The Fresh Loaf

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Presidential sourdough weekend

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JMonkey's picture
JMonkey

Presidential sourdough weekend

This weekend was a long weekend. Presidents' Day, we call it in the U.S., and presumably, it's a day on which we celebrate the birthdays of Washington and Lincoln. I don't know this for a fact, but I'm pretty sure both presidents ate sourdough bread at some point, given the scarcity and expense of baker's and brewer's yeast. So, in their honor, I baked sourdough. And apparently, the sourdough beasts were having a party as well -- perhaps it was my rigorous application of an 85 degree F final proof? In any case, the sourdough critters were mighty happy over the long weekend.



On Monday, I made a couple of loaves of Five Grain Whole-Wheat Sourdough Sandwich Bread. I've never had sourdough rise like this before. And, wow, is it sour. I'm not sure what got the lactobacteria so excited -- the butter? the rye chops? the oats? who knows? -- but it is delicious, if, like my wife and I, you like sour bread.

Here's how I made it:

Ingredients:

  • 430g starter (at 60% hydration)
  • 560 grams whole wheat flour
  • 465 grams water
  • 18 grams salt
  • 27 grams butter (roughly 2 Tbs)
  • 170 grams mixed grains (cracked wheat, ground flaxseed, rye chops, millet, steel-cut oats) soaked overnight in 250 grams hot water

How I made it

First, I dissolved (as much as possible) the starter into the water. I then added the flour and salt, and mixed it up until I had a dough. I gave it a good thorough kneading of about 450 strokes, and then added the butter, which I'd cut into pats. I spread half on the dough, folded it over and then repeated it. After another 100 strokes, the butter was mixed in, so I then used the same process to incorporate the grains.

I shaped the dough into a ball and let it ferment for about 4 hours at 68 degrees. It probably tripled in size. Next, I did a stretch and fold, let it rest for 15 minutes, divided it and shaped it into loaves. I then put it in my makeshift proofbox at about 85 degrees F for 2 hours, after which it was just about spilling over the side of the pan.

A slash down the center and then 55 minutes in a steamy 350 degree oven.


On Saturday, I made another loaf of desem bread MountainDog has a beautiful post on her success here. As you can see, though, by the time I got around to taking a picture, there wasn't much left (and, darn it, the best photo I have is blurry -- ah well). In any case, I made it this time at 80% hydration, and was pleased to see that I got an even lighter loaf. Next week, I'll shoot for 85%. For some reason, the crust was not as crispy as it had been last week. Still delicious though, and a good keeper. Two days later, it's still fresh, which is pretty amazing for a lean loaf.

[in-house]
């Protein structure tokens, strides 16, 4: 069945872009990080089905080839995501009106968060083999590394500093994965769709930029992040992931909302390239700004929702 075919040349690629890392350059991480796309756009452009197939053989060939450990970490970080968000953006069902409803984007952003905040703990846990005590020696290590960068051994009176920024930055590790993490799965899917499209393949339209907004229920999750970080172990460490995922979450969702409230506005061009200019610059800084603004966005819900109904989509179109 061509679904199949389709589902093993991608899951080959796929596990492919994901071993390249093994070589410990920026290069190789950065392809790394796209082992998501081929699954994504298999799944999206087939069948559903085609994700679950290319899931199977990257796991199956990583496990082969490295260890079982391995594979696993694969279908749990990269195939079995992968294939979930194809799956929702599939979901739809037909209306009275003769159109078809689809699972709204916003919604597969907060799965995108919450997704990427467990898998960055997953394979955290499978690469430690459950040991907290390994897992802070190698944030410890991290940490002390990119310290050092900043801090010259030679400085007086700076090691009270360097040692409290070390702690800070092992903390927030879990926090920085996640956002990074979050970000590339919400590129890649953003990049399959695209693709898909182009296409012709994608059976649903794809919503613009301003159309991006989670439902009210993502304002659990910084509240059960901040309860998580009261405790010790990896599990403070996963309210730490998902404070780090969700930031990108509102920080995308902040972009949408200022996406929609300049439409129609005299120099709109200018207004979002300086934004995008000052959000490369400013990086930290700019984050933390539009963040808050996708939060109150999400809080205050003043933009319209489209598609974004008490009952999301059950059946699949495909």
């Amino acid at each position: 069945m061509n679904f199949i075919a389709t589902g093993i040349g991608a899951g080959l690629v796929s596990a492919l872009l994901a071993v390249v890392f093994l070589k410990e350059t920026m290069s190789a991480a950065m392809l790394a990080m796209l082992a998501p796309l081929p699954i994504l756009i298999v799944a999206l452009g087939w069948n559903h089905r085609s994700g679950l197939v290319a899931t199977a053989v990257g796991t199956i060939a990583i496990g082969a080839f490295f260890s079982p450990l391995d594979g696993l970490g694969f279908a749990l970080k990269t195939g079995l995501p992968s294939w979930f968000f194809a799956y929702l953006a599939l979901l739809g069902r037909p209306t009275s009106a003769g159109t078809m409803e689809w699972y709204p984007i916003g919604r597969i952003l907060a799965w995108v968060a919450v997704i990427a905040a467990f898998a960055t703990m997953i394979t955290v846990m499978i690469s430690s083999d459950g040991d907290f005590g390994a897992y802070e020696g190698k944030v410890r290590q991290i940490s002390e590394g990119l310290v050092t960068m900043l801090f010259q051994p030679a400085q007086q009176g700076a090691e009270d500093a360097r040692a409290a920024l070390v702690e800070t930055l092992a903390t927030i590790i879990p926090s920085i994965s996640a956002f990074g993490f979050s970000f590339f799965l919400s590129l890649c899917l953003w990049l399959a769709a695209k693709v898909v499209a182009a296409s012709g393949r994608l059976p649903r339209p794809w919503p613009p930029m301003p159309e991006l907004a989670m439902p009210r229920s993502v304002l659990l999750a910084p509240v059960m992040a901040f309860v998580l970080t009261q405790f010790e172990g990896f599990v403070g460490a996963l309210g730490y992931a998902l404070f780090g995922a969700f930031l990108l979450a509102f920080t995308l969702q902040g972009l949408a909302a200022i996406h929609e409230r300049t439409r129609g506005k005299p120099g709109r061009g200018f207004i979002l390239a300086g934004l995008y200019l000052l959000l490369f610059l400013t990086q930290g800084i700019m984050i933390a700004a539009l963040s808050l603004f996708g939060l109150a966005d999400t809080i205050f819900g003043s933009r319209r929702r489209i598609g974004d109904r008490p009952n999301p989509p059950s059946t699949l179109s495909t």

I had some leftover starter, so I took a bit of it, and built it into a wet starter for sourdough muffins. I played around with the recipe a bit. For starters, I doubled it. I also (in the doubled recipe) upped the salt a bit to 3/4 tsp, used brown sugar instead of white sugar, added 1 tsp cinnamon, increased the bluberries to 1.5 cups and only used 1 tsp baking soda for all 12 muffins. They really popped in the oven but, sad to say, they were a bit bland. Next time, I think I'll up the blueberries to 2 cups, use butter instead of oil, and up the salt to 1 tsp. I think I'll also use less hard whole wheat flour and more soft whole wheat flour, and go ahead and acidify the whole thing overnight.

Comments

caryn's picture
caryn

So I know that this has been asked before on this site, but where did you find your rye chops?

mountaindog's picture
mountaindog

JMonkey, nice to know we were deseming on the same day! Your second loaf looks even lighter than the 1st, great job...

Funny, I made a second batch on Monday, but did not use the dutch oven, and even though the loaves looked as if they rose higher in the bannetons, they did not get as much oven spring baked on the stone, they were a little on the bland side for some reason...think I'll stick with the dutch oven for this, and may even try maki's n-knead desem at some point.

Great looking muffins, BTW - I have a muffin recipe In posted here that I may try to convert to SD and see how it comes out. Using oil rather than butter should not make it too bland, though (I used to use butter but need to use oil now since being off dairy) - maybe try adding a little vanilla extract and a bit more brown sugar or maple syrup? I use spelt flour in my muffins and the nutty taste the spelt provides is excellent.